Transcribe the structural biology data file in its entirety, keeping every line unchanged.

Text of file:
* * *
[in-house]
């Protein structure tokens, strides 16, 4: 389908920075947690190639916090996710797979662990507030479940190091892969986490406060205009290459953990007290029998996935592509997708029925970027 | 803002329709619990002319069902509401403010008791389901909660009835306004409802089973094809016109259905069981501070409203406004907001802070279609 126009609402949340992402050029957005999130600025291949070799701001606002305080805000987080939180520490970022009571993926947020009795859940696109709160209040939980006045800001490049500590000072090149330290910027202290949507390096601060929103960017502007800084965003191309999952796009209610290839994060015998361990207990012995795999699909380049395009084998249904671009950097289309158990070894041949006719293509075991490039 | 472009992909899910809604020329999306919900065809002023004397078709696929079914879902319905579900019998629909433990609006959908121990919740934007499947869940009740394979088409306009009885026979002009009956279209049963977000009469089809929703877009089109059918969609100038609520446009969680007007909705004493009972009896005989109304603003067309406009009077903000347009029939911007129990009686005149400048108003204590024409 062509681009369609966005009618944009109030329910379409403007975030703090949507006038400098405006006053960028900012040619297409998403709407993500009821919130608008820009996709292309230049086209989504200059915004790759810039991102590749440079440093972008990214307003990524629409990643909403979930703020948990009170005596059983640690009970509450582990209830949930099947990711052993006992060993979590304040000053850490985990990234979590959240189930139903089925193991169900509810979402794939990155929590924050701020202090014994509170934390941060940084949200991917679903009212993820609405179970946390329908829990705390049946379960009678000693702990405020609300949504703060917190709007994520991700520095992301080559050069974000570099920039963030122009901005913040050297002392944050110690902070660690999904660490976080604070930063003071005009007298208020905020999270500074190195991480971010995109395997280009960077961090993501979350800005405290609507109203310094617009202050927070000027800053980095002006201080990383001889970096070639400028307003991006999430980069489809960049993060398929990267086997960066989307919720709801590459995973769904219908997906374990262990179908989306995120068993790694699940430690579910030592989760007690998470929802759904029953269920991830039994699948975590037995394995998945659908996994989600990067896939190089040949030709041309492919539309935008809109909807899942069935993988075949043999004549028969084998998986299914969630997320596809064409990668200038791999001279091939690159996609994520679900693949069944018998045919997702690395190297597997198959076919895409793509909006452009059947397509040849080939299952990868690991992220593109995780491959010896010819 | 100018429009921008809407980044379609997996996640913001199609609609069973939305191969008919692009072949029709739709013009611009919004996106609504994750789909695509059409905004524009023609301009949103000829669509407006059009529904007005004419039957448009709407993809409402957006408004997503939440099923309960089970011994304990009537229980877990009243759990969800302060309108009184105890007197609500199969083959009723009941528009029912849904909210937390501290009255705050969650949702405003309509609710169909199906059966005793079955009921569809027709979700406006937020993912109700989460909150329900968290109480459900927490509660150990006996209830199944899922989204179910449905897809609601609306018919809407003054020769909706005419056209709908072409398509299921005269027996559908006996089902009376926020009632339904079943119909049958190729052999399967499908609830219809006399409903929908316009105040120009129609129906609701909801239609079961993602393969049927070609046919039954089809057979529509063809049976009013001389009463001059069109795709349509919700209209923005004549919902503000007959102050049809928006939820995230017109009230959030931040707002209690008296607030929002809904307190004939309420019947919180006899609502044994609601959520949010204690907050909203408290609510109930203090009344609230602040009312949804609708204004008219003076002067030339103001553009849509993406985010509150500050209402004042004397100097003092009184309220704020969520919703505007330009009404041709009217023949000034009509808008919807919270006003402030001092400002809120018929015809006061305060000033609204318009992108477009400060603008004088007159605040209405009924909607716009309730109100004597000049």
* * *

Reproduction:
[in-house]
């Protein structure tokens, strides 16, 4: 389908920075947690190639916090996710797979662990507030479940190091892969986490406060205009290459953990007290029998996935592509997708029925970027 | 803002329709619990002319069902509401403010008791389901909660009835306004409802089973094809016109259905069981501070409203406004907001802070279609 126009609402949340992402050029957005999130600025291949070799701001606002305080805000987080939180520490970022009571993926947020009795859940696109709160209040939980006045800001490049500590000072090149330290910027202290949507390096601060929103960017502007800084965003191309999952796009209610290839994060015998361990207990012995795999699909380049395009084998249904671009950097289309158990070894041949006719293509075991490039 | 472009992909899910809604020329999306919900065809002023004397078709696929079914879902319905579900019998629909433990609006959908121990919740934007499947869940009740394979088409306009009885026979002009009956279209049963977000009469089809929703877009089109059918969609100038609520446009969680007007909705004493009972009896005989109304603003067309406009009077903000347009029939911007129990009686005149400048108003204590024409 062509681009369609966005009618944009109030329910379409403007975030703090949507006038400098405006006053960028900012040619297409998403709407993500009821919130608008820009996709292309230049086209989504200059915004790759810039991102590749440079440093972008990214307003990524629409990643909403979930703020948990009170005596059983640690009970509450582990209830949930099947990711052993006992060993979590304040000053850490985990990234979590959240189930139903089925193991169900509810979402794939990155929590924050701020202090014994509170934390941060940084949200991917679903009212993820609405179970946390329908829990705390049946379960009678000693702990405020609300949504703060917190709007994520991700520095992301080559050069974000570099920039963030122009901005913040050297002392944050110690902070660690999904660490976080604070930063003071005009007298208020905020999270500074190195991480971010995109395997280009960077961090993501979350800005405290609507109203310094617009202050927070000027800053980095002006201080990383001889970096070639400028307003991006999430980069489809960049993060398929990267086997960066989307919720709801590459995973769904219908997906374990262990179908989306995120068993790694699940430690579910030592989760007690998470929802759904029953269920991830039994699948975590037995394995998945659908996994989600990067896939190089040949030709041309492919539309935008809109909807899942069935993988075949043999004549028969084998998986299914969630997320596809064409990668200038791999001279091939690159996609994520679900693949069944018998045919997702690395190297597997198959076919895409793509909006452009059947397509040849080939299952990868690991992220593109995780491959010896010819 | 100018429009921008809407980044379609997996996640913001199609609609069973939305191969008919692009072949029709739709013009611009919004996106609504994750789909695509059409905004524009023609301009949103000829669509407006059009529904007005004419039957448009709407993809409402957006408004997503939440099923309960089970011994304990009537229980877990009243759990969800302060309108009184105890007197609500199969083959009723009941528009029912849904909210937390501290009255705050969650949702405003309509609710169909199906059966005793079955009921569809027709979700406006937020993912109700989460909150329900968290109480459900927490509660150990006996209830199944899922989204179910449905897809609601609306018919809407003054020769909706005419056209709908072409398509299921005269027996559908006996089902009376926020009632339904079943119909049958190729052999399967499908609830219809006399409903929908316009105040120009129609129906609701909801239609079961993602393969049927070609046919039954089809057979529509063809049976009013001389009463001059069109795709349509919700209209923005004549919902503000007959102050049809928006939820995230017109009230959030931040707002209690008296607030929002809904307190004939309420019947919180006899609502044994609601959520949010204690907050909203408290609510109930203090009344609230602040009312949804609708204004008219003076002067030339103001553009849509993406985010509150500050209402004042004397100097003092009184309220704020969520919703505007330009009404041709009217023949000034009509808008919807919270006003402030001092400002809120018929015809006061305060000033609204318009992108477009400060603008004088007159605040209405009924909607716009309730109100004597000049």